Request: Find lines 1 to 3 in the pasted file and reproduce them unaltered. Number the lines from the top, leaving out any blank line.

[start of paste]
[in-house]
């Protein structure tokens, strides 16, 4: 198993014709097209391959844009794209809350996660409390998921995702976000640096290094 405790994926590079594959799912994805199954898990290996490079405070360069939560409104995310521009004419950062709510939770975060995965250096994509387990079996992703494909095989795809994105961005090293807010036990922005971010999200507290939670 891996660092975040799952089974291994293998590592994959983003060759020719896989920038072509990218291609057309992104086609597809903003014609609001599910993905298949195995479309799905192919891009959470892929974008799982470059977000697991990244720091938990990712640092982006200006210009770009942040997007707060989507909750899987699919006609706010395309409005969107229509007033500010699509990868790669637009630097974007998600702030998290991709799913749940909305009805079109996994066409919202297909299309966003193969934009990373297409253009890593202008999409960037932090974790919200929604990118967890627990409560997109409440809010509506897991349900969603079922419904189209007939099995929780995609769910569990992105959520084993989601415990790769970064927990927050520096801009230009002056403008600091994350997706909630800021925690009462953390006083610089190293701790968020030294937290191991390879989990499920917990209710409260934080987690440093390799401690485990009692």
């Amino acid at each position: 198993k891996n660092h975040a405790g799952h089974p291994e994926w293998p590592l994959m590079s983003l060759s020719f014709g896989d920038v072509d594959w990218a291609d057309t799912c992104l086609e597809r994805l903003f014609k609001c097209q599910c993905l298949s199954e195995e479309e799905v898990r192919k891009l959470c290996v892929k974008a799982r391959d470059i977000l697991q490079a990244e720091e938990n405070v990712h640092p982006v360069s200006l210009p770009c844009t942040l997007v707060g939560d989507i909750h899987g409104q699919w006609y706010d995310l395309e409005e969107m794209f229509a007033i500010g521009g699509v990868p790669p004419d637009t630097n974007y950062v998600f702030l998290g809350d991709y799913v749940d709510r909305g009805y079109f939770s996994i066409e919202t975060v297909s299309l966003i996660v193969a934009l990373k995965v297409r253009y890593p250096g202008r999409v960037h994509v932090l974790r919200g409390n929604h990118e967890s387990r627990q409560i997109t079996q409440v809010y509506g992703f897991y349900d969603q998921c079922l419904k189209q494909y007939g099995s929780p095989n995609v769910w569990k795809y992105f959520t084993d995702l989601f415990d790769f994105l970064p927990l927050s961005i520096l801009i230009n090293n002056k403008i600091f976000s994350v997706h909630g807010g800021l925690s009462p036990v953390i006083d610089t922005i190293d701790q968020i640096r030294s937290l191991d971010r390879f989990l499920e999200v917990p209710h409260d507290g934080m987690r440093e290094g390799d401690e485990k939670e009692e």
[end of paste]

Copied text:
[in-house]
């Protein structure tokens, strides 16, 4: 198993014709097209391959844009794209809350996660409390998921995702976000640096290094 405790994926590079594959799912994805199954898990290996490079405070360069939560409104995310521009004419950062709510939770975060995965250096994509387990079996992703494909095989795809994105961005090293807010036990922005971010999200507290939670 891996660092975040799952089974291994293998590592994959983003060759020719896989920038072509990218291609057309992104086609597809903003014609609001599910993905298949195995479309799905192919891009959470892929974008799982470059977000697991990244720091938990990712640092982006200006210009770009942040997007707060989507909750899987699919006609706010395309409005969107229509007033500010699509990868790669637009630097974007998600702030998290991709799913749940909305009805079109996994066409919202297909299309966003193969934009990373297409253009890593202008999409960037932090974790919200929604990118967890627990409560997109409440809010509506897991349900969603079922419904189209007939099995929780995609769910569990992105959520084993989601415990790769970064927990927050520096801009230009002056403008600091994350997706909630800021925690009462953390006083610089190293701790968020030294937290191991390879989990499920917990209710409260934080987690440093390799401690485990009692």
């Amino acid at each position: 198993k891996n660092h975040a405790g799952h089974p291994e994926w293998p590592l994959m590079s983003l060759s020719f014709g896989d920038v072509d594959w990218a291609d057309t799912c992104l086609e597809r994805l903003f014609k609001c097209q599910c993905l298949s199954e195995e479309e799905v898990r192919k891009l959470c290996v892929k974008a799982r391959d470059i977000l697991q490079a990244e720091e938990n405070v990712h640092p982006v360069s200006l210009p770009c844009t942040l997007v707060g939560d989507i909750h899987g409104q699919w006609y706010d995310l395309e409005e969107m794209f229509a007033i500010g521009g699509v990868p790669p004419d637009t630097n974007y950062v998600f702030l998290g809350d991709y799913v749940d709510r909305g009805y079109f939770s996994i066409e919202t975060v297909s299309l966003i996660v193969a934009l990373k995965v297409r253009y890593p250096g202008r999409v960037h994509v932090l974790r919200g409390n929604h990118e967890s387990r627990q409560i997109t079996q409440v809010y509506g992703f897991y349900d969603q998921c079922l419904k189209q494909y007939g099995s929780p095989n995609v769910w569990k795809y992105f959520t084993d995702l989601f415990d790769f994105l970064p927990l927050s961005i520096l801009i230009n090293n002056k403008i600091f976000s994350v997706h909630g807010g800021l925690s009462p036990v953390i006083d610089t922005i190293d701790q968020i640096r030294s937290l191991d971010r390879f989990l499920e999200v917990p209710h409260d507290g934080m987690r440093e290094g390799d401690e485990k939670e009692e």